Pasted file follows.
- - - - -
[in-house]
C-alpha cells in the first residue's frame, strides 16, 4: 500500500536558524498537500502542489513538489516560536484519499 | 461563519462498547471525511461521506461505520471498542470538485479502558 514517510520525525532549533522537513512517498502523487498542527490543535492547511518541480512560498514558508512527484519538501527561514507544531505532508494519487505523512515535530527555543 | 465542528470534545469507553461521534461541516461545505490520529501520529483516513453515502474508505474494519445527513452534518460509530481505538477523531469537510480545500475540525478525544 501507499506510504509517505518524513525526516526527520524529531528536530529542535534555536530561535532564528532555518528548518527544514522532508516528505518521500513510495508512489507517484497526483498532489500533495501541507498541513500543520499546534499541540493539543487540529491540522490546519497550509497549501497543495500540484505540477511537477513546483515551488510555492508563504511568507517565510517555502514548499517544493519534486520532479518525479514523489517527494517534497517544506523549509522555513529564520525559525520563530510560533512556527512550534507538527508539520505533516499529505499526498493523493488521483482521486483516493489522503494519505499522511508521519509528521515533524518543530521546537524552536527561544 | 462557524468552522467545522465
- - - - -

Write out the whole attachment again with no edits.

[in-house]
C-alpha cells in the first residue's frame, strides 16, 4: 500500500536558524498537500502542489513538489516560536484519499 | 461563519462498547471525511461521506461505520471498542470538485479502558 514517510520525525532549533522537513512517498502523487498542527490543535492547511518541480512560498514558508512527484519538501527561514507544531505532508494519487505523512515535530527555543 | 465542528470534545469507553461521534461541516461545505490520529501520529483516513453515502474508505474494519445527513452534518460509530481505538477523531469537510480545500475540525478525544 501507499506510504509517505518524513525526516526527520524529531528536530529542535534555536530561535532564528532555518528548518527544514522532508516528505518521500513510495508512489507517484497526483498532489500533495501541507498541513500543520499546534499541540493539543487540529491540522490546519497550509497549501497543495500540484505540477511537477513546483515551488510555492508563504511568507517565510517555502514548499517544493519534486520532479518525479514523489517527494517534497517544506523549509522555513529564520525559525520563530510560533512556527512550534507538527508539520505533516499529505499526498493523493488521483482521486483516493489522503494519505499522511508521519509528521515533524518543530521546537524552536527561544 | 462557524468552522467545522465